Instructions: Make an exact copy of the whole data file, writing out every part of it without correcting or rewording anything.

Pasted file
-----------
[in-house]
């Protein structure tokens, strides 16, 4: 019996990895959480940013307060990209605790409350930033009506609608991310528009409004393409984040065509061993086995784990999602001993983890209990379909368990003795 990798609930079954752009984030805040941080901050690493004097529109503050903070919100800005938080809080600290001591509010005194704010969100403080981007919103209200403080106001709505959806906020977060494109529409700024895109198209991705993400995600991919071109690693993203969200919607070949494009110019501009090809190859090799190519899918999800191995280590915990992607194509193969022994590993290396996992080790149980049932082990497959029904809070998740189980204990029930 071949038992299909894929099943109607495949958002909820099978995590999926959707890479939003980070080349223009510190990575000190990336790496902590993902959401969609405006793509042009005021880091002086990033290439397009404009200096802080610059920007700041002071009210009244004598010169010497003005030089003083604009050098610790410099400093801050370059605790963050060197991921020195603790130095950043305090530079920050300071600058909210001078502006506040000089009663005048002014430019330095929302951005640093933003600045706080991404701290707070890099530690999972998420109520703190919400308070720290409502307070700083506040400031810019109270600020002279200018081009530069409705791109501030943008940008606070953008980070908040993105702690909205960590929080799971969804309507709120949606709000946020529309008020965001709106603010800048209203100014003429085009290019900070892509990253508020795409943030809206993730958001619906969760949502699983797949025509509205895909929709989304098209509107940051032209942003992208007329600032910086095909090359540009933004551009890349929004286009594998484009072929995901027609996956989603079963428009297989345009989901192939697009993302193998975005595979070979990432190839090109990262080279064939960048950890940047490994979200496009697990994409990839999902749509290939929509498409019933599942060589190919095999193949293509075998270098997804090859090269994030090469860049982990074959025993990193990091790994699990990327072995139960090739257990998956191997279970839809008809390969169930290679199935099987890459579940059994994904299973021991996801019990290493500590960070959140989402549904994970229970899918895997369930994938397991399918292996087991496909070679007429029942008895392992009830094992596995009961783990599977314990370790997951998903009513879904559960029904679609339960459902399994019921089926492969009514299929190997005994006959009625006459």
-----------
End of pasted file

[in-house]
């Protein structure tokens, strides 16, 4: 019996990895959480940013307060990209605790409350930033009506609608991310528009409004393409984040065509061993086995784990999602001993983890209990379909368990003795 990798609930079954752009984030805040941080901050690493004097529109503050903070919100800005938080809080600290001591509010005194704010969100403080981007919103209200403080106001709505959806906020977060494109529409700024895109198209991705993400995600991919071109690693993203969200919607070949494009110019501009090809190859090799190519899918999800191995280590915990992607194509193969022994590993290396996992080790149980049932082990497959029904809070998740189980204990029930 071949038992299909894929099943109607495949958002909820099978995590999926959707890479939003980070080349223009510190990575000190990336790496902590993902959401969609405006793509042009005021880091002086990033290439397009404009200096802080610059920007700041002071009210009244004598010169010497003005030089003083604009050098610790410099400093801050370059605790963050060197991921020195603790130095950043305090530079920050300071600058909210001078502006506040000089009663005048002014430019330095929302951005640093933003600045706080991404701290707070890099530690999972998420109520703190919400308070720290409502307070700083506040400031810019109270600020002279200018081009530069409705791109501030943008940008606070953008980070908040993105702690909205960590929080799971969804309507709120949606709000946020529309008020965001709106603010800048209203100014003429085009290019900070892509990253508020795409943030809206993730958001619906969760949502699983797949025509509205895909929709989304098209509107940051032209942003992208007329600032910086095909090359540009933004551009890349929004286009594998484009072929995901027609996956989603079963428009297989345009989901192939697009993302193998975005595979070979990432190839090109990262080279064939960048950890940047490994979200496009697990994409990839999902749509290939929509498409019933599942060589190919095999193949293509075998270098997804090859090269994030090469860049982990074959025993990193990091790994699990990327072995139960090739257990998956191997279970839809008809390969169930290679199935099987890459579940059994994904299973021991996801019990290493500590960070959140989402549904994970229970899918895997369930994938397991399918292996087991496909070679007429029942008895392992009830094992596995009961783990599977314990370790997951998903009513879904559960029904679609339960459902399994019921089926492969009514299929190997005994006959009625006459």